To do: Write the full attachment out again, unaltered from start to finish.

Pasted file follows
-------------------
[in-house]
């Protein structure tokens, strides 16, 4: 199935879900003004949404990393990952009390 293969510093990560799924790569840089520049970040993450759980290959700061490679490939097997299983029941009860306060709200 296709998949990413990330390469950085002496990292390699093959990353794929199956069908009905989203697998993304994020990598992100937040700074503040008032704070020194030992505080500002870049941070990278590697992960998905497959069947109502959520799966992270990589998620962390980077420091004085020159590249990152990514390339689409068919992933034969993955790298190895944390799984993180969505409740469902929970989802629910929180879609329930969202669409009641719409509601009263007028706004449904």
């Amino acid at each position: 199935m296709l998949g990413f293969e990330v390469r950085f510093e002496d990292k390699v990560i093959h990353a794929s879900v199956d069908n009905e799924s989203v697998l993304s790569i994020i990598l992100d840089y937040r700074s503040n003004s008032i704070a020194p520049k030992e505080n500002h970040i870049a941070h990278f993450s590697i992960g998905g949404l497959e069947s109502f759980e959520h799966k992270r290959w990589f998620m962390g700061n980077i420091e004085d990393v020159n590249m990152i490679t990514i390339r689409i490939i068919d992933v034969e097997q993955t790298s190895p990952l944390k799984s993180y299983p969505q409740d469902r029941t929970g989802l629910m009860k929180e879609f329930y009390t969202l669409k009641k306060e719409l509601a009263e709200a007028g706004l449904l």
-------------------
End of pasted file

[in-house]
């Protein structure tokens, strides 16, 4: 199935879900003004949404990393990952009390 293969510093990560799924790569840089520049970040993450759980290959700061490679490939097997299983029941009860306060709200 296709998949990413990330390469950085002496990292390699093959990353794929199956069908009905989203697998993304994020990598992100937040700074503040008032704070020194030992505080500002870049941070990278590697992960998905497959069947109502959520799966992270990589998620962390980077420091004085020159590249990152990514390339689409068919992933034969993955790298190895944390799984993180969505409740469902929970989802629910929180879609329930969202669409009641719409509601009263007028706004449904």
């Amino acid at each position: 199935m296709l998949g990413f293969e990330v390469r950085f510093e002496d990292k390699v990560i093959h990353a794929s879900v199956d069908n009905e799924s989203v697998l993304s790569i994020i990598l992100d840089y937040r700074s503040n003004s008032i704070a020194p520049k030992e505080n500002h970040i870049a941070h990278f993450s590697i992960g998905g949404l497959e069947s109502f759980e959520h799966k992270r290959w990589f998620m962390g700061n980077i420091e004085d990393v020159n590249m990152i490679t990514i390339r689409i490939i068919d992933v034969e097997q993955t790298s190895p990952l944390k799984s993180y299983p969505q409740d469902r029941t929970g989802l629910m009860k929180e879609f329930y009390t969202l669409k009641k306060e719409l509601a009263e709200a007028g706004l449904l």